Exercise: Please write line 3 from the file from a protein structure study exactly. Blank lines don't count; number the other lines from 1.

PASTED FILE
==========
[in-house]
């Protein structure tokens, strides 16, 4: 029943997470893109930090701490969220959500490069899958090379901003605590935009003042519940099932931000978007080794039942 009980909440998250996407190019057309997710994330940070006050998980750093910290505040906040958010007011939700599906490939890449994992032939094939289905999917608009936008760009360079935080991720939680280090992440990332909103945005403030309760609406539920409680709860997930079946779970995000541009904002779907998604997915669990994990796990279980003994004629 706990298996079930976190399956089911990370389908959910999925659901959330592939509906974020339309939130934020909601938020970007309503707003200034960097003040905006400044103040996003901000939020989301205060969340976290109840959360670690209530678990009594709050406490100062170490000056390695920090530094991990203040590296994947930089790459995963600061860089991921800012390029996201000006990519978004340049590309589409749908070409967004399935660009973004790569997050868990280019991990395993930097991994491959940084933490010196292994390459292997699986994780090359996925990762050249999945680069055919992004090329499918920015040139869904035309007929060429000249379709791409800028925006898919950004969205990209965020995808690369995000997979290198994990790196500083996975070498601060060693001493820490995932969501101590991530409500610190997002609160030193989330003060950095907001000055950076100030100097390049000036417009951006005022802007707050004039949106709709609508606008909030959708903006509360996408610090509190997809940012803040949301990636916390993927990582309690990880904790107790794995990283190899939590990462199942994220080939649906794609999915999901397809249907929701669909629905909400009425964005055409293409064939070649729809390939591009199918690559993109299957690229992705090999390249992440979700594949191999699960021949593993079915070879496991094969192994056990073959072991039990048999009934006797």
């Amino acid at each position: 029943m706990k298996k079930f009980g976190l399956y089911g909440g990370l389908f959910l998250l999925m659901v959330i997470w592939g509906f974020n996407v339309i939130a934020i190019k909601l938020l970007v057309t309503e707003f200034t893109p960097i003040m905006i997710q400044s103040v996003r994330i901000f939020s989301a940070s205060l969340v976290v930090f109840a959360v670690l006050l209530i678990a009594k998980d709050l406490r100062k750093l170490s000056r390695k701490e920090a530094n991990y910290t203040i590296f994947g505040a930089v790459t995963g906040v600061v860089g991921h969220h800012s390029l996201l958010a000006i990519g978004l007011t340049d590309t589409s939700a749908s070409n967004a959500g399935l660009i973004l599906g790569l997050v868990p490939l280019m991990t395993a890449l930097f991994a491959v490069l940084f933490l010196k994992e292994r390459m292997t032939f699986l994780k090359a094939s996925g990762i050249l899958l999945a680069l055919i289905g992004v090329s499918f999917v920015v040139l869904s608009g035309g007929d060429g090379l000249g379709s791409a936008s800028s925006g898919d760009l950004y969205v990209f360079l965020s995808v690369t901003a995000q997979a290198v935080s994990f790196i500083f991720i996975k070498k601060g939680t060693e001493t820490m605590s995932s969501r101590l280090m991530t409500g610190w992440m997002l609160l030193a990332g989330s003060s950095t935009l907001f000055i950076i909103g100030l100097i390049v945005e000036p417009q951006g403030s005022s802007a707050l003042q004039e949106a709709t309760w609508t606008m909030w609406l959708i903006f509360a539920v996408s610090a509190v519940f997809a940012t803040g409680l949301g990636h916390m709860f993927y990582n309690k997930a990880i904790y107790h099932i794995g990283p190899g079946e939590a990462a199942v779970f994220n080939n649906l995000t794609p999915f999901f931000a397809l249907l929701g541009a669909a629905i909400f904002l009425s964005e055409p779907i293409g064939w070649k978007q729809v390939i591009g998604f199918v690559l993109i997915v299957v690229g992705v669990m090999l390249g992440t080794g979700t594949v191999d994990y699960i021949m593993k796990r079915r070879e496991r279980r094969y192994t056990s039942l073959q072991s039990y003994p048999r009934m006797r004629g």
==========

């Amino acid at each position: 029943m706990k298996k079930f009980g976190l399956y089911g909440g990370l389908f959910l998250l999925m659901v959330i997470w592939g509906f974020n996407v339309i939130a934020i190019k909601l938020l970007v057309t309503e707003f200034t893109p960097i003040m905006i997710q400044s103040v996003r994330i901000f939020s989301a940070s205060l969340v976290v930090f109840a959360v670690l006050l209530i678990a009594k998980d709050l406490r100062k750093l170490s000056r390695k701490e920090a530094n991990y910290t203040i590296f994947g505040a930089v790459t995963g906040v600061v860089g991921h969220h800012s390029l996201l958010a000006i990519g978004l007011t340049d590309t589409s939700a749908s070409n967004a959500g399935l660009i973004l599906g790569l997050v868990p490939l280019m991990t395993a890449l930097f991994a491959v490069l940084f933490l010196k994992e292994r390459m292997t032939f699986l994780k090359a094939s996925g990762i050249l899958l999945a680069l055919i289905g992004v090329s499918f999917v920015v040139l869904s608009g035309g007929d060429g090379l000249g379709s791409a936008s800028s925006g898919d760009l950004y969205v990209f360079l965020s995808v690369t901003a995000q997979a290198v935080s994990f790196i500083f991720i996975k070498k601060g939680t060693e001493t820490m605590s995932s969501r101590l280090m991530t409500g610190w992440m997002l609160l030193a990332g989330s003060s950095t935009l907001f000055i950076i909103g100030l100097i390049v945005e000036p417009q951006g403030s005022s802007a707050l003042q004039e949106a709709t309760w609508t606008m909030w609406l959708i903006f509360a539920v996408s610090a509190v519940f997809a940012t803040g409680l949301g990636h916390m709860f993927y990582n309690k997930a990880i904790y107790h099932i794995g990283p190899g079946e939590a990462a199942v779970f994220n080939n649906l995000t794609p999915f999901f931000a397809l249907l929701g541009a669909a629905i909400f904002l009425s964005e055409p779907i293409g064939w070649k978007q729809v390939i591009g998604f199918v690559l993109i997915v299957v690229g992705v669990m090999l390249g992440t080794g979700t594949v191999d994990y699960i021949m593993k796990r079915r070879e496991r279980r094969y192994t056990s039942l073959q072991s039990y003994p048999r009934m006797r004629g």